Updated 2012-07-21 22:09:09 by RLE

Richard Suchenwirth -- The following 14-command codelet gives you a window with entry and text widget, where you type commands into the entry, hit Return, and get the results (or error message) of evaluating the entry content in the text widget:
 entry .e -textvar cmd
 bind .e <Key-Return> {go %W}
 text .t -wrap word
 proc go {w} {
    global cmd
    .t insert end "% $cmd\n"
    catch {eval $cmd} res
    .t insert end $res\n
    set cmd ""
 eval pack [winfo children .] -fill both -expand 1
 focus .e

which allows you to source any file and call any Tcl command you might want. Of course, this can be expanded with colors to distinguish stdin/out/err, an entry with a history, menus (see Menus made easy), whatever.

Nov-4-2006 GWM however if you enter into this console's entry:
  set b 1
  set c 2
  expr $b+$c

you do not get 3 as the result but "can't read "b": no such variable", as the commands were all executed internal to proc go, and were destroyed on exit. Change the "eval $cmd" line to:
      catch {uplevel #0 eval $cmd} res

and the expr works (as does puts "B is $b" and so on).

Nov-3-2006 JM Richard, it is probably very simple, but, how can I distinguish between stdin/stdout/stderr? ...or, just give me a hint. Thanks.

Nov-6-2006 HE This version differs between stdin/stdout/stderr (or better it differs between the emulation of stdin/stdout/stderr).
 entry .e -textvar cmd
 bind .e <Key-Return> {go %W}
 text .t -wrap word
 .t tag configure stdout -foreground blue
 .t tag configure stdin -foreground black
 .t tag configure stderr -foreground red
 proc go {w} {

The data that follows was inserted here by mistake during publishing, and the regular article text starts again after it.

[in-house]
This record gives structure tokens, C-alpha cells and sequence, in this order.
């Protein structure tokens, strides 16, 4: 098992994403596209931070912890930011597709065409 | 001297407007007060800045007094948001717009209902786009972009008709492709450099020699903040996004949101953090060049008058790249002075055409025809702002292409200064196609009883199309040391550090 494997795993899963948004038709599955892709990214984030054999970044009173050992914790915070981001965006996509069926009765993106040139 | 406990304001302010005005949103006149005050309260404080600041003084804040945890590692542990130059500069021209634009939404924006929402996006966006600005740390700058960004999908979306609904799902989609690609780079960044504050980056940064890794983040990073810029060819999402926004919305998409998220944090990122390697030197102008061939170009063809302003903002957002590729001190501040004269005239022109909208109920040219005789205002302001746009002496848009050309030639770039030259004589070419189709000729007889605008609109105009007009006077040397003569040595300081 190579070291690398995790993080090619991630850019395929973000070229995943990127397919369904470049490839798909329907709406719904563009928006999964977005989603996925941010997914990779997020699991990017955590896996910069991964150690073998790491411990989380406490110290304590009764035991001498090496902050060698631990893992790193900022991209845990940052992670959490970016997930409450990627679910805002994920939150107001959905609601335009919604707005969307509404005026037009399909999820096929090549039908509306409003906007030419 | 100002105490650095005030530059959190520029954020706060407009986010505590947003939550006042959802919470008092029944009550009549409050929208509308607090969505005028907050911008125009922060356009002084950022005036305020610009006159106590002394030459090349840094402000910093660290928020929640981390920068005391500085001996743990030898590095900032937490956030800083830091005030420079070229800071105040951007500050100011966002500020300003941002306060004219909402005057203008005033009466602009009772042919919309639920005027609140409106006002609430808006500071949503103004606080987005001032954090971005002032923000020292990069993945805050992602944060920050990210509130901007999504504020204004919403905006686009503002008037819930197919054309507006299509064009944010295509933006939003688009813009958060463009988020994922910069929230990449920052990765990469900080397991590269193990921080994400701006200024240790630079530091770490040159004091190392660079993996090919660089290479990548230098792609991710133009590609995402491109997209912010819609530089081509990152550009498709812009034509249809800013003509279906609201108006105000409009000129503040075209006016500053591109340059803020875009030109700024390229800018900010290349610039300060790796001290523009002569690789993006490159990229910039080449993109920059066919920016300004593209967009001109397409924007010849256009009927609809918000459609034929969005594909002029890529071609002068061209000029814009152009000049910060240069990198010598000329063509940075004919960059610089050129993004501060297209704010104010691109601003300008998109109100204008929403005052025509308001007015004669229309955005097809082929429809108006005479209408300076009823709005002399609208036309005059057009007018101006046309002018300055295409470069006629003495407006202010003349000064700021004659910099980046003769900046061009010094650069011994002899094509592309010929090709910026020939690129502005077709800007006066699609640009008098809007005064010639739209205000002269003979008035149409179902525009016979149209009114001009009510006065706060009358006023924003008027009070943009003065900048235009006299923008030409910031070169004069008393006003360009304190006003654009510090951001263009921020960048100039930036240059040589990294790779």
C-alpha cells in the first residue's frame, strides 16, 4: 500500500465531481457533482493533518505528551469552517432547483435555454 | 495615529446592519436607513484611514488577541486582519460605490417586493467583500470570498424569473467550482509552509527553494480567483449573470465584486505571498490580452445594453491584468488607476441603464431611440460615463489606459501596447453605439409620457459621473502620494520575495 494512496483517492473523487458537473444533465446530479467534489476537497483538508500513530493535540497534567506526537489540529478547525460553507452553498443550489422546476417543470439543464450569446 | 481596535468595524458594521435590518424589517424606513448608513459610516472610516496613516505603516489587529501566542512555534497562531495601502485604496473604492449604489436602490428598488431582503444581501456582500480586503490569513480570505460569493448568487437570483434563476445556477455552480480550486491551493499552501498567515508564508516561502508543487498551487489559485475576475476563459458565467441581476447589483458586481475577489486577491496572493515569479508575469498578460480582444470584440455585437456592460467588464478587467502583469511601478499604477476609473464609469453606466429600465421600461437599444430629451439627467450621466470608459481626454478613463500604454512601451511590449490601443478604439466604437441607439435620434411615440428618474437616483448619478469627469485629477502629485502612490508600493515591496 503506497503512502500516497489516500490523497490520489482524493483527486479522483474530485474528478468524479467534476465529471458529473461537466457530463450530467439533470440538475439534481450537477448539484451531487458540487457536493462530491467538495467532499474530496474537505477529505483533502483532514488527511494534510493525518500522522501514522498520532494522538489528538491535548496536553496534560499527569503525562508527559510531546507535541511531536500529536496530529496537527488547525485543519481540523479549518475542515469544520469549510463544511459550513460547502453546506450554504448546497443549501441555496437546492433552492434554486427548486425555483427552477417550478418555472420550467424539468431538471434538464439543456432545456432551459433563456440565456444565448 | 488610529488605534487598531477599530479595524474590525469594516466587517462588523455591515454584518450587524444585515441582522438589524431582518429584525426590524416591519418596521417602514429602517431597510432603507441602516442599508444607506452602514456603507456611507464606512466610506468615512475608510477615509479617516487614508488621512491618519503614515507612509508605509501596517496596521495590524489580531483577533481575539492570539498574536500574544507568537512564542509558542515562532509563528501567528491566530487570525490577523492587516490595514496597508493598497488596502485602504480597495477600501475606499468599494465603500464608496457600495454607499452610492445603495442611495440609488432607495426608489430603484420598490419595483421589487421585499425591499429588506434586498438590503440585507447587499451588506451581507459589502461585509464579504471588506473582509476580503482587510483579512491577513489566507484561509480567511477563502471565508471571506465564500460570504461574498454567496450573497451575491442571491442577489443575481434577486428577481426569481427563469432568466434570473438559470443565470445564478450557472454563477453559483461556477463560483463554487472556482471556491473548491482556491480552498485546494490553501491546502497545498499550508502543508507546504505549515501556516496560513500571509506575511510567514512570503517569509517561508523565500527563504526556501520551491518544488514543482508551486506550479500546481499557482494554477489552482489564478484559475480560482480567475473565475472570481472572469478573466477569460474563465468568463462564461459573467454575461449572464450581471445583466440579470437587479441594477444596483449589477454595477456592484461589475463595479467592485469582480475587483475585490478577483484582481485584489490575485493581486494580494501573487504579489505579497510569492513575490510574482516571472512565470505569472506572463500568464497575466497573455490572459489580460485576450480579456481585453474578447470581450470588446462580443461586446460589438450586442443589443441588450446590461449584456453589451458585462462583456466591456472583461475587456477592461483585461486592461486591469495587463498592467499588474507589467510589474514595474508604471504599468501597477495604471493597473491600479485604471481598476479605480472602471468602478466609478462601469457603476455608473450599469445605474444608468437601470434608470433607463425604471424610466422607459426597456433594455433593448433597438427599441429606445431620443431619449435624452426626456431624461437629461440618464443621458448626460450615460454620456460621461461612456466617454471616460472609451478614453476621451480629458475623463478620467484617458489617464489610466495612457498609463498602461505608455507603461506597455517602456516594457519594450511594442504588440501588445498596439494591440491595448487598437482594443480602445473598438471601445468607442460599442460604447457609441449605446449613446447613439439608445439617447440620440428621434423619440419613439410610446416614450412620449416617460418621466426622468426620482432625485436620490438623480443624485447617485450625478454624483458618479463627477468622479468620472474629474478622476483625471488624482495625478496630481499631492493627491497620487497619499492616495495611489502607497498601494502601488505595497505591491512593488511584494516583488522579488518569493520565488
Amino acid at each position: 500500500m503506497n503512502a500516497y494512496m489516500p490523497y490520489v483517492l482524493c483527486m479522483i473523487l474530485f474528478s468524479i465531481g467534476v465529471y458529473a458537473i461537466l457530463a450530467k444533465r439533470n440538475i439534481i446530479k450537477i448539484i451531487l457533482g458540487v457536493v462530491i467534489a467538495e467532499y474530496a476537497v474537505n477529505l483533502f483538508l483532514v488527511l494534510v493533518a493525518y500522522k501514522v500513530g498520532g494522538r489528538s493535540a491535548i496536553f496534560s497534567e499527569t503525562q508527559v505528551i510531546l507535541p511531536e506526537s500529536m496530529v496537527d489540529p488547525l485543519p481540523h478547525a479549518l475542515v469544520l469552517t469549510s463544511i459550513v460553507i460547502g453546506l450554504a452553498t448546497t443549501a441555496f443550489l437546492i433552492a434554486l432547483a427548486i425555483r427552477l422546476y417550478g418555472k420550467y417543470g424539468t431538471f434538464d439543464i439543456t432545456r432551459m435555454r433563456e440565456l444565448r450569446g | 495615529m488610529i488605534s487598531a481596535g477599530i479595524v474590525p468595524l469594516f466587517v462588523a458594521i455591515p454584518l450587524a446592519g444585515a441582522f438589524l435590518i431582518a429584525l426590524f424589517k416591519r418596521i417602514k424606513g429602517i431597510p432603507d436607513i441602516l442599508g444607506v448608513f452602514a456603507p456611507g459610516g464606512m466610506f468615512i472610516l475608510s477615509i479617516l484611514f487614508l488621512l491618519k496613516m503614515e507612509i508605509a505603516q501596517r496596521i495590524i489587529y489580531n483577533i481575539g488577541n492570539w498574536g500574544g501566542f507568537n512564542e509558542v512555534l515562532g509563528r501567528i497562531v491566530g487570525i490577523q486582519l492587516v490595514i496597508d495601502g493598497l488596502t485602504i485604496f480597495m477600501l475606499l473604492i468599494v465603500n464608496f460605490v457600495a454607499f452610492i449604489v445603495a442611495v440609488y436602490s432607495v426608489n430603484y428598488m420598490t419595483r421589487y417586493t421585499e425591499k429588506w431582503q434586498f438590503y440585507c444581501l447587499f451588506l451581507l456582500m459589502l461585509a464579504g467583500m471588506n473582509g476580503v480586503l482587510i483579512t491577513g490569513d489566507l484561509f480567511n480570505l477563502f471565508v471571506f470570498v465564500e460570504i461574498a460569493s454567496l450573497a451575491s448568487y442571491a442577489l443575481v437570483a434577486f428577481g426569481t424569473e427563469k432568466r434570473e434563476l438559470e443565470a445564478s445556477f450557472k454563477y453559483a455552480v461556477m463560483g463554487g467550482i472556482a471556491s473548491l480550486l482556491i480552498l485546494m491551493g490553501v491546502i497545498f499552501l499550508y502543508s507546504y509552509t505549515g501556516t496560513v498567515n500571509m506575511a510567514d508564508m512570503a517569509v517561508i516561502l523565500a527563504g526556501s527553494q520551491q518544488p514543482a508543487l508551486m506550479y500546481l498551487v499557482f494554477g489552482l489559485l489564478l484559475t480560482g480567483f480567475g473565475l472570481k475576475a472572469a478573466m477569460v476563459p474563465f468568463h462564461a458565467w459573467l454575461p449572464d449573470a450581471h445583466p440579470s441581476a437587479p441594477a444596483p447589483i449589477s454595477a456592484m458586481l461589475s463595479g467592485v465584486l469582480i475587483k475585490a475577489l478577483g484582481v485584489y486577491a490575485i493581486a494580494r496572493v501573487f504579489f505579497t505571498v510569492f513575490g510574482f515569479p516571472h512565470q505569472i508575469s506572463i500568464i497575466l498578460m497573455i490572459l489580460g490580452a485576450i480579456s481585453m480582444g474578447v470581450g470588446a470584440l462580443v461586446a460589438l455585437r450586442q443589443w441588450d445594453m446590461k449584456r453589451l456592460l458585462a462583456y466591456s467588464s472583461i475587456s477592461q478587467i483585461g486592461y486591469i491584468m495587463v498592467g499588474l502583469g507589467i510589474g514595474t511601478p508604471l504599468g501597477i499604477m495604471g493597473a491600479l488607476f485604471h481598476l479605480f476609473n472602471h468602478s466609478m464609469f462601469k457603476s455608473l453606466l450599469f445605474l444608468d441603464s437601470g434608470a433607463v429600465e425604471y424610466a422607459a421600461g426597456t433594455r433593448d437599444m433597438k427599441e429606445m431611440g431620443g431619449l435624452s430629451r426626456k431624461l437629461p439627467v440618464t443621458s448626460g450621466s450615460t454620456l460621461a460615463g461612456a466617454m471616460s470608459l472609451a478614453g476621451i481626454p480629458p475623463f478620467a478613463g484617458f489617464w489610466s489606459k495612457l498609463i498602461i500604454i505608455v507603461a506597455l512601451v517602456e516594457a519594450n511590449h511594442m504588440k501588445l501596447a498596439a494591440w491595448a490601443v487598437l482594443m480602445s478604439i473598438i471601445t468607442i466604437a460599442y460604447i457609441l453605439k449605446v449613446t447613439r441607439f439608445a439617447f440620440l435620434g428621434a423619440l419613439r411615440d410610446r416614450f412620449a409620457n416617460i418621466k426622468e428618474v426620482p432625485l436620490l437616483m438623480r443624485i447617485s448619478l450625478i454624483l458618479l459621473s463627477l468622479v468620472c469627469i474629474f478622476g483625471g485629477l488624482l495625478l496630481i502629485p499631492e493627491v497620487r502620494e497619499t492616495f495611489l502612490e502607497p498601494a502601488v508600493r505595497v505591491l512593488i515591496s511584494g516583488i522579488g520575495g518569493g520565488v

global cmd
    .t insert end "% $cmd\n" stdin
    if {[catch {uplevel #0 eval $cmd} res] == 1} {
        .t insert end "$res\n" stderr
    } else {
        .t insert end "$res\n" stdout
    set cmd ""
 eval pack [winfo children .] -fill both -expand 1
 focus .e

But, in all simplicity, this requires the user to know what he's doing. Nothing prevents this code from evaluating "exec format c:"...

Eh? Why would you care if somebody did that? Does the widget make that do something other than this:
 pehrens@marfik ~:>>tclsh
 % exec format c:
 No permission (or no disks found)!


See console for Unix for Donald Porter's more elaborated console. Tk for Windows has a built-in console that you can have come up just with the command
 console show

See Windows wish console for hints how to extend that.

Jeffrey Hobbs -- On the subject of consoles, if you don't need lightweight, you might want to check out http://tkcon.sourceforge.net/ for a cross-platform console environment with lots of features. There is a megawidget version at http://www.purl.org/net/hobbs/tcl/.

See the wiki page for Tkcon for more details.

As an alternative how about
 proc execute_command {} {
     set selection [.main tag nextrange sel 0.0]
     if {[llength $selection] > 0} {
         set command [.main get [lindex $selection 0] [lindex $selection 1]]

         .main insert insert [uplevel #0 $command]
         .main see insert

 text .main
 pack .main -side top -fill both -expand true

 # Bind f12 to execute the current selection
 bind .main <KeyPress-F12> execute_command

Since this uses the selection multiple lines can be evaluated making it easy to edit/redefine procedures e.g., unknown can be redefined to allow Unix commands to be used - simplest way is to edit the results of info body unknown.

This one is almost as short as the examples above, but more intuitive to use:
 package require Tk

 destroy .console
 toplevel .console
 pack [text .console.cmd -wrap word] -expand yes -fill both
 bind .console.cmd <Return> evalConsoleCmd
 bind .console.cmd <Return> +break
 .console.cmd tag configure success -foreground \#008800
 .console.cmd tag configure failure -foreground red

 proc evalConsoleCmd {} {
    set c .console.cmd
    if {[$c compare {insert + 1 lines} < end]} then {
        set l [$c get {insert linestart} {insert lineend}]
        $c insert {end - 1 chars} \n[string trimright $l]
        $c mark set insert end
        $c see insert
    } else {
        if {[catch {
            set result [uplevel 1 [$c get end-1lines end-1chars]]
        } err]} then {
            $c insert end \n {} $err failure \n
        } else {
            $c insert end \n {} $result success \n